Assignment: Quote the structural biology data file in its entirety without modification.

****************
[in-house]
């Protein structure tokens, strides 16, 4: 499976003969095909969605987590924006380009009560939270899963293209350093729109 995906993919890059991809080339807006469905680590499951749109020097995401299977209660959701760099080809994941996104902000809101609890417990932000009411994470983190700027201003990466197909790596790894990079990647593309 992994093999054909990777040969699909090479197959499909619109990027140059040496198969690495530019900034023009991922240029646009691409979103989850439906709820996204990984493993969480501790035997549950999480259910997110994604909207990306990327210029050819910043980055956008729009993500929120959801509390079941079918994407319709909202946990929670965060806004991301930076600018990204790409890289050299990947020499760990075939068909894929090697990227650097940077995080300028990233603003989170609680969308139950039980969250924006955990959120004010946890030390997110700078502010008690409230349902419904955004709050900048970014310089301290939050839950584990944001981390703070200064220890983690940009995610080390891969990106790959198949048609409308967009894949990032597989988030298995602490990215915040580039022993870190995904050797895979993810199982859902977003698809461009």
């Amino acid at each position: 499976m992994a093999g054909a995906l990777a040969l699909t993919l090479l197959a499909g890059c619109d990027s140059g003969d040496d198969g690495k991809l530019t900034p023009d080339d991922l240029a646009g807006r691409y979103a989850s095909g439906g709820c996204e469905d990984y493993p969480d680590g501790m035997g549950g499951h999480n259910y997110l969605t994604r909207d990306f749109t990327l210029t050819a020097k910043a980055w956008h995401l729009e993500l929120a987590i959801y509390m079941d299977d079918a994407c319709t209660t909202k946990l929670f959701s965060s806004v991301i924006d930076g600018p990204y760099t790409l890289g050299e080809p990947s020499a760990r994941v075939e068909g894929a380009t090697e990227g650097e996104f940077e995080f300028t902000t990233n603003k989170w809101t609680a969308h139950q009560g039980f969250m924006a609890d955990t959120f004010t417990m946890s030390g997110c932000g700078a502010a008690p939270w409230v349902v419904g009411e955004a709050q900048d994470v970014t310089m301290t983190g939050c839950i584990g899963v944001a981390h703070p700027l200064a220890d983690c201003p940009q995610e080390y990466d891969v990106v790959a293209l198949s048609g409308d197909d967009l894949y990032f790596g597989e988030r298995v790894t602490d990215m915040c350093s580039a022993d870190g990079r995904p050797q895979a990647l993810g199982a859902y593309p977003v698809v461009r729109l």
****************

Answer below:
[in-house]
């Protein structure tokens, strides 16, 4: 499976003969095909969605987590924006380009009560939270899963293209350093729109 995906993919890059991809080339807006469905680590499951749109020097995401299977209660959701760099080809994941996104902000809101609890417990932000009411994470983190700027201003990466197909790596790894990079990647593309 992994093999054909990777040969699909090479197959499909619109990027140059040496198969690495530019900034023009991922240029646009691409979103989850439906709820996204990984493993969480501790035997549950999480259910997110994604909207990306990327210029050819910043980055956008729009993500929120959801509390079941079918994407319709909202946990929670965060806004991301930076600018990204790409890289050299990947020499760990075939068909894929090697990227650097940077995080300028990233603003989170609680969308139950039980969250924006955990959120004010946890030390997110700078502010008690409230349902419904955004709050900048970014310089301290939050839950584990944001981390703070200064220890983690940009995610080390891969990106790959198949048609409308967009894949990032597989988030298995602490990215915040580039022993870190995904050797895979993810199982859902977003698809461009």
């Amino acid at each position: 499976m992994a093999g054909a995906l990777a040969l699909t993919l090479l197959a499909g890059c619109d990027s140059g003969d040496d198969g690495k991809l530019t900034p023009d080339d991922l240029a646009g807006r691409y979103a989850s095909g439906g709820c996204e469905d990984y493993p969480d680590g501790m035997g549950g499951h999480n259910y997110l969605t994604r909207d990306f749109t990327l210029t050819a020097k910043a980055w956008h995401l729009e993500l929120a987590i959801y509390m079941d299977d079918a994407c319709t209660t909202k946990l929670f959701s965060s806004v991301i924006d930076g600018p990204y760099t790409l890289g050299e080809p990947s020499a760990r994941v075939e068909g894929a380009t090697e990227g650097e996104f940077e995080f300028t902000t990233n603003k989170w809101t609680a969308h139950q009560g039980f969250m924006a609890d955990t959120f004010t417990m946890s030390g997110c932000g700078a502010a008690p939270w409230v349902v419904g009411e955004a709050q900048d994470v970014t310089m301290t983190g939050c839950i584990g899963v944001a981390h703070p700027l200064a220890d983690c201003p940009q995610e080390y990466d891969v990106v790959a293209l198949s048609g409308d197909d967009l894949y990032f790596g597989e988030r298995v790894t602490d990215m915040c350093s580039a022993d870190g990079r995904p050797q895979a990647l993810g199982a859902y593309p977003v698809v461009r729109l």